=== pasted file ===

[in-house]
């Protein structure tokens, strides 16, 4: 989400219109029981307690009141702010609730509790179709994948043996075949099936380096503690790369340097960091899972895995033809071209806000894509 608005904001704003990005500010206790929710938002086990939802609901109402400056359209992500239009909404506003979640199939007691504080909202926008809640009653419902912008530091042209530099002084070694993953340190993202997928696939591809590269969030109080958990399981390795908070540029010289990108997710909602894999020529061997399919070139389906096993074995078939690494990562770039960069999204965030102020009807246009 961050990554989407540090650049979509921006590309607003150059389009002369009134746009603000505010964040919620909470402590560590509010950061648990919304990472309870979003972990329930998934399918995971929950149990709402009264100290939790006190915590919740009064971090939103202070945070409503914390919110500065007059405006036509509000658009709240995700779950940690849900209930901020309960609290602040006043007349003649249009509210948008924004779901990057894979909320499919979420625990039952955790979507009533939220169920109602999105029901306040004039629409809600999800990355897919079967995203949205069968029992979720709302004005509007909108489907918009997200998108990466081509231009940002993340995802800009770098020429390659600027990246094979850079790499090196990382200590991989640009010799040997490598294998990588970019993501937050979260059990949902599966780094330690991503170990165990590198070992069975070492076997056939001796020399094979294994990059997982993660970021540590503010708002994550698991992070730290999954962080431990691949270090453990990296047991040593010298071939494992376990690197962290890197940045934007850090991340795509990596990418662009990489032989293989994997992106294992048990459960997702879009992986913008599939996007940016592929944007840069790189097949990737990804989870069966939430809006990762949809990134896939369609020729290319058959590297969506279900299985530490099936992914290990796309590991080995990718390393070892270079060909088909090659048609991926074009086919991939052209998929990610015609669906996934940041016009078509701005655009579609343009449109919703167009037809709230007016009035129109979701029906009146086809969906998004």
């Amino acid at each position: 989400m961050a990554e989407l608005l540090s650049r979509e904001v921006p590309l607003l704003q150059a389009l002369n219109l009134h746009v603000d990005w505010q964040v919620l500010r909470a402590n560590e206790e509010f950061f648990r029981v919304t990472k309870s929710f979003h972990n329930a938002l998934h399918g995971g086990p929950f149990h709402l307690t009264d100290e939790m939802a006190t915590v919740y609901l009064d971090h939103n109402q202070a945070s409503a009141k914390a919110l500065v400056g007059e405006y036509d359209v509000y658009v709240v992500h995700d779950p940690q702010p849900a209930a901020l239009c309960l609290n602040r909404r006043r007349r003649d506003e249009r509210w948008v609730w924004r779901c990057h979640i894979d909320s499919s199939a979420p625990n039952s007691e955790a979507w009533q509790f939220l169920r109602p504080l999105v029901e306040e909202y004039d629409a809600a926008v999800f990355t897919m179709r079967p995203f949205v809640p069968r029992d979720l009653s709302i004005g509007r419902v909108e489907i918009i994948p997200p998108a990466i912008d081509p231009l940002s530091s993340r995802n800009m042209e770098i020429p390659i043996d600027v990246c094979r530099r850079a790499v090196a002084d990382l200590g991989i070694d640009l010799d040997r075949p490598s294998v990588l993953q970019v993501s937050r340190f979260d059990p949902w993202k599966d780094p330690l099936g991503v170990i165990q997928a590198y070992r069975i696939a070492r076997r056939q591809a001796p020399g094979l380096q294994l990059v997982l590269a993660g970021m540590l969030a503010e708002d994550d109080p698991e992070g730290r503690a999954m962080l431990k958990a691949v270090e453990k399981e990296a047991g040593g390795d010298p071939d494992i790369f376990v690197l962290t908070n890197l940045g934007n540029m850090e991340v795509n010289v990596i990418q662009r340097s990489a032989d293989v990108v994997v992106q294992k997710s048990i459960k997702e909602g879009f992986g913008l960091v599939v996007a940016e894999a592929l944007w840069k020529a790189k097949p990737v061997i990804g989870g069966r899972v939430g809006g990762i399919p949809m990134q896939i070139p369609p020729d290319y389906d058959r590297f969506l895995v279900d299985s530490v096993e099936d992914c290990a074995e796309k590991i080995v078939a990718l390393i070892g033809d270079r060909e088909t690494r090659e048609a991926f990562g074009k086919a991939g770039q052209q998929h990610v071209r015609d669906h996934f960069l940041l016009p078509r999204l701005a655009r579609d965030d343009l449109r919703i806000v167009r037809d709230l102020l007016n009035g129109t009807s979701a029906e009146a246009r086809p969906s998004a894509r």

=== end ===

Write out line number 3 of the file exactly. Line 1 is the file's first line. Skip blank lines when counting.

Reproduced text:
């Amino acid at each position: 989400m961050a990554e989407l608005l540090s650049r979509e904001v921006p590309l607003l704003q150059a389009l002369n219109l009134h746009v603000d990005w505010q964040v919620l500010r909470a402590n560590e206790e509010f950061f648990r029981v919304t990472k309870s929710f979003h972990n329930a938002l998934h399918g995971g086990p929950f149990h709402l307690t009264d100290e939790m939802a006190t915590v919740y609901l009064d971090h939103n109402q202070a945070s409503a009141k914390a919110l500065v400056g007059e405006y036509d359209v509000y658009v709240v992500h995700d779950p940690q702010p849900a209930a901020l239009c309960l609290n602040r909404r006043r007349r003649d506003e249009r509210w948008v609730w924004r779901c990057h979640i894979d909320s499919s199939a979420p625990n039952s007691e955790a979507w009533q509790f939220l169920r109602p504080l999105v029901e306040e909202y004039d629409a809600a926008v999800f990355t897919m179709r079967p995203f949205v809640p069968r029992d979720l009653s709302i004005g509007r419902v909108e489907i918009i994948p997200p998108a990466i912008d081509p231009l940002s530091s993340r995802n800009m042209e770098i020429p390659i043996d600027v990246c094979r530099r850079a790499v090196a002084d990382l200590g991989i070694d640009l010799d040997r075949p490598s294998v990588l993953q970019v993501s937050r340190f979260d059990p949902w993202k599966d780094p330690l099936g991503v170990i165990q997928a590198y070992r069975i696939a070492r076997r056939q591809a001796p020399g094979l380096q294994l990059v997982l590269a993660g970021m540590l969030a503010e708002d994550d109080p698991e992070g730290r503690a999954m962080l431990k958990a691949v270090e453990k399981e990296a047991g040593g390795d010298p071939d494992i790369f376990v690197l962290t908070n890197l940045g934007n540029m850090e991340v795509n010289v990596i990418q662009r340097s990489a032989d293989v990108v994997v992106q294992k997710s048990i459960k997702e909602g879009f992986g913008l960091v599939v996007a940016e894999a592929l944007w840069k020529a790189k097949p990737v061997i990804g989870g069966r899972v939430g809006g990762i399919p949809m990134q896939i070139p369609p020729d290319y389906d058959r590297f969506l895995v279900d299985s530490v096993e099936d992914c290990a074995e796309k590991i080995v078939a990718l390393i070892g033809d270079r060909e088909t690494r090659e048609a991926f990562g074009k086919a991939g770039q052209q998929h990610v071209r015609d669906h996934f960069l940041l016009p078509r999204l701005a655009r579609d965030d343009l449109r919703i806000v167009r037809d709230l102020l007016n009035g129109t009807s979701a029906e009146a246009r086809p969906s998004a894509r």